Janus, Letitia, Praesepe, Sarph, Zuben'ubi.
Named for celestial bodies, this rambunctious quintet of black-and-white-ruffed lemurs have some researchers thanking their lucky stars that their efforts seem to be paying off.
The five primates are carving out a place in conservation history as the first ruffed lemurs (Varecia variegata variegata) to be born in captivity and then released into the wilds of Madagascar, their ancestral homeland. And they're thriving.
"All five continue to adapt very well to forest life, spending the days foraging for food and resting, just as do their wild-born counterparts," reports Charles Welch, director of the Betampona Ruffed Lemur Restocking Project.
The lemurs, all related to one another, were born at the Duke University Primate Center in Durham, N.C. After going through the lemur equivalent of boot camp--learning, for instance, to forage on their own--they traveled last October to the Betampona Natural Reserve, a 5,000-acre protected area of lowland rain forest.
Lemur species are only found in this island nation off East Africa's coast. Only 30 to 35 wild ruffed lemurs remain in Betampona, a number so small, say project officials, that disease, storms or breeding problems could wipe these out.
They are "highly endangered in Madagascar, as their habitats are destroyed and they are hunted for food," said Andrea Katz, Duke Primate Center's conservation coordinator and a technical adviser to the Madagascar Fauna Group, a 30-member international association of zoological organizations sponsoring the lemur project.
"This project is very important because it is generally difficult to reintroduce primates into the wild," says Pritpal Singh Soorae, AWF's project officer for the World Conservation Union's Reintroduction Specialist Group (RSG). "Primates usually have long learning periods before they're independent, and those bred in captivity may not be able survive in the wild as they haven't acquired the skills they need."
The RSG, headed by AWF vice president and director of African operations director Mark R. Stanley Price, provided reintroduction guidelines used by the lemur experiment and has offered continuing technical advice.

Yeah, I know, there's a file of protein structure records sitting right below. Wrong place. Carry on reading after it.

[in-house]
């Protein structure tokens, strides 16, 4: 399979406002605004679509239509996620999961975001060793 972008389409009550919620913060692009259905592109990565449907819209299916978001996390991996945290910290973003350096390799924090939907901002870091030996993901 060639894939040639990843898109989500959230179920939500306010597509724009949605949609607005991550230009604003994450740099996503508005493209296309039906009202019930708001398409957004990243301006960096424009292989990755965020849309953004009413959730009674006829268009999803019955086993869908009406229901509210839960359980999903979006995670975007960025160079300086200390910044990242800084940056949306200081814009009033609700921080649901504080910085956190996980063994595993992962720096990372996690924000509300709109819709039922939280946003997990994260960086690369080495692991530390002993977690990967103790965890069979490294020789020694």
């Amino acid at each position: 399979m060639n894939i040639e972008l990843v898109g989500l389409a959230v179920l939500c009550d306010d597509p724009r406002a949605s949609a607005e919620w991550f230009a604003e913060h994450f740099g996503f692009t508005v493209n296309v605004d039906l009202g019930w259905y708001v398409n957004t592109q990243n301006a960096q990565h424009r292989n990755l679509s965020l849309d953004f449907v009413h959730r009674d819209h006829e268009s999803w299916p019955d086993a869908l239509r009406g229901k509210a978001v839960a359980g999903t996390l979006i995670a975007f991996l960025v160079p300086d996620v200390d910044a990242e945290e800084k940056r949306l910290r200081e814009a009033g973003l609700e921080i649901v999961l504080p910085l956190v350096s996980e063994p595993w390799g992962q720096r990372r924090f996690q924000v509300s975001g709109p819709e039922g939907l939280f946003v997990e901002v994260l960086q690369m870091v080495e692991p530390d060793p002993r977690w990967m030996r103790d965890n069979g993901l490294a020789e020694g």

Ruffed lemurs, primates that weigh 7 to 10 pounds and are about 4 feet long,have long tails, beautiful black and white coats, foxlike noses and thick "whiskers" of fur framing their faces. They live mostly in trees and communicate with noisy vocalizations.
After acclimating themselves in outdoor cages, the five repatriated lemurs were equipped with radio collars and released into the wild on Nov. 10. Baskets of chow were hung high in the trees to supplement food they might find on their own.
Letitia and Zuben-Ubi, Welch reports, did not stray far from the release cage area and were soon joined by Janus, who had exhausted from wandering on his own. But Sarph and Praesepe each took off, disappearing for two days and prompting anxious searches.
After the chaos of the first few days, all the lemurs stayed closer to the core areas, although they quickly learned to find food in the forest. As they slowly extended their range, a meeting with wild lemurs was inevitable. On Dec. 5 Praesepe was approached by Boot, a member of the wild Sahabefoza group, who took an instant shine to the newcomer.
"He showed typical male behavior, whining and chattering as he approached Praesepe," says Welch. "She cuffed him when he got too close, typical female behavior."
Boot, with wounded pride, moved away, but then Praesepe followed him around the rest of the day. She may have been in heat, but mating between the two didn't take place because Boot wasn't in breeding condition.
Praesepe's reproductive cycle is still on "Duke time," says Duke University spokesman Dennis Meredith, and will have to adapt to Madagascar time to be in sync with Boot.
Some encounters with the wild lemurs are less amicable. Praesepe has fought several times with a wild female, and Sarph and Zuben-Ubi are suspected of clashing with Boot.
While worries about the five lemurs adapting to the wild have eased, the concern now, says Welch, "is that they don't bully their Malagasy relatives too much."
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